Friday, May 8, 2009

War From A Harlots Mouth - In Shoals

"Berlin Philharmonic sold separately"

I love Berlin metallic experimentalists, The Ocean Collective. Using a great mash of extremities and classics and with their recent multi-concept Precambrian it was just awesome to hear the vocalists of different industries playing through the universe of chaos and elegance including long time member Nico Webers. Interesting enough, he joined the group War From A Harlots Mouth who has a similar sense of music objectives like The Ocean. WFAHM's debut record Transmetropolitan had a filling of jazz, grind, death, and a smarter take on metalcore out of all the Botch-copycats. Although different it lacked any proper strengths to make it enjoyable. After the leaving of original vocalist Steffan and the experienced aging with Nico; it's easy to expect to know that their new album with their latest vocalist is the audible feeling of a revitalized killbot in Futurama.

I can simply say it lacks any of the pretentious inconsistant ideas that were present in Transmetropolitan; it's the opposite. While that album had noisy arppeggios dominated by the overtly annoying deathcore breakdowns with the "quiet" stuff just there, In Shoals actually has attractive riffing that is less technical but properly placed. It has riffs and layered sections for everyone including the fans of The Ocean and Intronaut (which probably had the strongest interest in guitar patterns). Although In Shoals still has breakdowns it's not something that gives the notion is too long for it's own good as the drums is a character of its own instead of just a mere follower of the simple one at a time fashion. Paule can hit and try different signatures without any resistance and that's a relief for people who expected Transmetropolitan.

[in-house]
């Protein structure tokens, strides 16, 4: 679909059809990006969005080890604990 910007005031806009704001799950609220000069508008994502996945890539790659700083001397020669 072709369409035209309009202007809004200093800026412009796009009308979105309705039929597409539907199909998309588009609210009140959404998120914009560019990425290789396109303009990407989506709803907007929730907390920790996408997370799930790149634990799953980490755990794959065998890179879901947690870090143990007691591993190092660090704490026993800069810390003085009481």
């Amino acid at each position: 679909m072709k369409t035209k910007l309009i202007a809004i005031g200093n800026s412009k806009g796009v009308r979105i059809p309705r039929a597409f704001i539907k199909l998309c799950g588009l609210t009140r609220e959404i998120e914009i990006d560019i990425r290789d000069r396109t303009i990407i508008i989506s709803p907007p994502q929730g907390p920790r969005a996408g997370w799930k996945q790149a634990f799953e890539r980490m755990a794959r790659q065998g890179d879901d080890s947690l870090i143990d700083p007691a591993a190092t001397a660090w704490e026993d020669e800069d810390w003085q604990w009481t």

Instrumentally it's consistent and catchy but as Nico steps up to the mic it's a powerhouse of screaming, discordance, and progginess especially in "That Certain Nothing". He avoids the monotony of other deathcore bands but knows how to deliver; but we gotta have some gang vocals along the way (which humerously works in "Copyriot")!

I almost didn't like this album as I started but as it grows, it grows pretty well and probably the most original and best technical deathcore album of the year and that's not a bad thing!


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